Film Review: Borg vs McEnroe (Sweden, 2017) is an uneven film that never feels complete

Borg vs McEnroe feels like a film more tailored for the streaming services market.  A minor feature that’s likely to only really be of interest to tennis fanatics, and even then they might prefer a more traditional documentary, Janus Metz Pedersen‘s drama never feels like a complete production, despite its substantial focus on Bjorn Borg (Sverrir Gudnason) and his intensely monitored childhood.

Set predominantly on the eve of the 1980 Wimbledon Championships, where the famous rivalry between the Swedish Borg and hot-headed American John McEnroe (Shia LaBeouf) had reach a fever pitch, Borg vs McEnroe does its best to let us in on the declining mindset of Borg with consistent flashbacks to his days as a young, angry child hoping to hone his rage on the court; sequences detailing his childhood hint at a more investing film that sadly never comes to fruition.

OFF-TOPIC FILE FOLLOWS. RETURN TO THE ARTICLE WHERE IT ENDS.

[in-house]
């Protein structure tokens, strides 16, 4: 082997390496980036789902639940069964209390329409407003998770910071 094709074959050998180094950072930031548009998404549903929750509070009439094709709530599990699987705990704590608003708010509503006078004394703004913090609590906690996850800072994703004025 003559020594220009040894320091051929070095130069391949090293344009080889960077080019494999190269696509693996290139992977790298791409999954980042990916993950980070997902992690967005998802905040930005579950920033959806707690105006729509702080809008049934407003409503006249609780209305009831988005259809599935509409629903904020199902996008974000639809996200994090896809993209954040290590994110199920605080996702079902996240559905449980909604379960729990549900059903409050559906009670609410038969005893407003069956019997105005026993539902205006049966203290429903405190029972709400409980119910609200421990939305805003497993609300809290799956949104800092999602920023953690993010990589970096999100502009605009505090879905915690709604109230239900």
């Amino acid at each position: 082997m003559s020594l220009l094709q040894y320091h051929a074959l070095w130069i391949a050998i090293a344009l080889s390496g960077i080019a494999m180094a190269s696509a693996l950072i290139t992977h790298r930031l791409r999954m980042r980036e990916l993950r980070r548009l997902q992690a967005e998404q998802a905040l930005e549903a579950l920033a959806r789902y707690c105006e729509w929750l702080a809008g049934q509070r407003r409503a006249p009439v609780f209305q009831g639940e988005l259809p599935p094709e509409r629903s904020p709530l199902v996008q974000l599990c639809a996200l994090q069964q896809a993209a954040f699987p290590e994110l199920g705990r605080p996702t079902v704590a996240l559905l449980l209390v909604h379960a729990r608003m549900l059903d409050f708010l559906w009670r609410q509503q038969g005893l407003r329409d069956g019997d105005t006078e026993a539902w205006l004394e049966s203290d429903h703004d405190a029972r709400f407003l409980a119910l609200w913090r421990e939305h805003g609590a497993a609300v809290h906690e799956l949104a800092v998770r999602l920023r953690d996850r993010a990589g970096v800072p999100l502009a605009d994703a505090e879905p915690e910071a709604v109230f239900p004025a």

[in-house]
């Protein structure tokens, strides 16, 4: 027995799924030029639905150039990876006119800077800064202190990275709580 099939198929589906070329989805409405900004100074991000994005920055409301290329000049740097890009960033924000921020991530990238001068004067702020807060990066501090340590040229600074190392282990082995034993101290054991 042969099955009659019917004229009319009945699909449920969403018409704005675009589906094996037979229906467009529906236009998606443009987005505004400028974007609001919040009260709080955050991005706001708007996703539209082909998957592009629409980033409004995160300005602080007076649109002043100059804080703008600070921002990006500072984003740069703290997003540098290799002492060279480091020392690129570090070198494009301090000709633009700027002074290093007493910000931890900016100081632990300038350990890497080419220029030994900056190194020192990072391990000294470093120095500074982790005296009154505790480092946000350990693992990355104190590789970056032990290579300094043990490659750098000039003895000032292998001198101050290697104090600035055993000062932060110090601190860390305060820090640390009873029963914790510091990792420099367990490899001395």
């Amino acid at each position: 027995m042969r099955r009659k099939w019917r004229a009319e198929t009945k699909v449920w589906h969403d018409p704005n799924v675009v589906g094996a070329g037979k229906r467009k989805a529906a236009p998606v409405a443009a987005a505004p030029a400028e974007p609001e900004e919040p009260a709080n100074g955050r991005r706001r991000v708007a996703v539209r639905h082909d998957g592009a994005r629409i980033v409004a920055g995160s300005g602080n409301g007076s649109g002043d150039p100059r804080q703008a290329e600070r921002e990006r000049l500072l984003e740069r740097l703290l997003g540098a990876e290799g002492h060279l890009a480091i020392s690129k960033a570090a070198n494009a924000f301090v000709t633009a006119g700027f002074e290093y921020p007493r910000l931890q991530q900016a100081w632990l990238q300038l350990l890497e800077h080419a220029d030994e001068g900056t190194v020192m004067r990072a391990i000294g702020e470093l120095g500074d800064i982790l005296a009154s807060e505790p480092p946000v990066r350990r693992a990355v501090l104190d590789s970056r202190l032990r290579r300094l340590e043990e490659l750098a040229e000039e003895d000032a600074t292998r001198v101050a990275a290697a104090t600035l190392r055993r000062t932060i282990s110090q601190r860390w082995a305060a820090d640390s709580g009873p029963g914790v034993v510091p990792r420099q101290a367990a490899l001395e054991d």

Only 24-years-old when he was competing for his fifth consecutive Wimbledon win, Borg was ironically facing his own mortality in the industry, fearing his status as the number one player in the world was waning.  His tennis player fiancee Mariana Simionescu (Tuva Novotny) and father-like trainer Lennart (Stellan Skarsgard) offer him nothing but support, but his temperament that he was his own worst enemy was enough to drown out their praise, and the volatile McEnroe, who was seen as Borg’s greatest threat, only added to his insecurities.

Whilst LaBeouf is arguably the most notable cast member involved, he is more a secondary presence to Gudnason.  The actor’s often controversial actions and outspoken nature seem a perfect fit for the similarly loathed McEnroe, and it’s clear the actor empathises with the player who sacrificed his relationships at the expense of furthering his career.

Those familiar with the outcome of the match won’t find anything overtly stimulating in the film’s final moments where the titular match is played out, technically sound as it proves to be.  The epilogue that notes the following year’s match is where the real interest is regarding their rivalry, and it’s a shame that that wasn’t the game this uneven film opted to focus on.

Review Score: TWO AND A HALF STARS (OUT OF FIVE)

Borg vs. McEnroe hits select cinemas tomorrow, 16th November.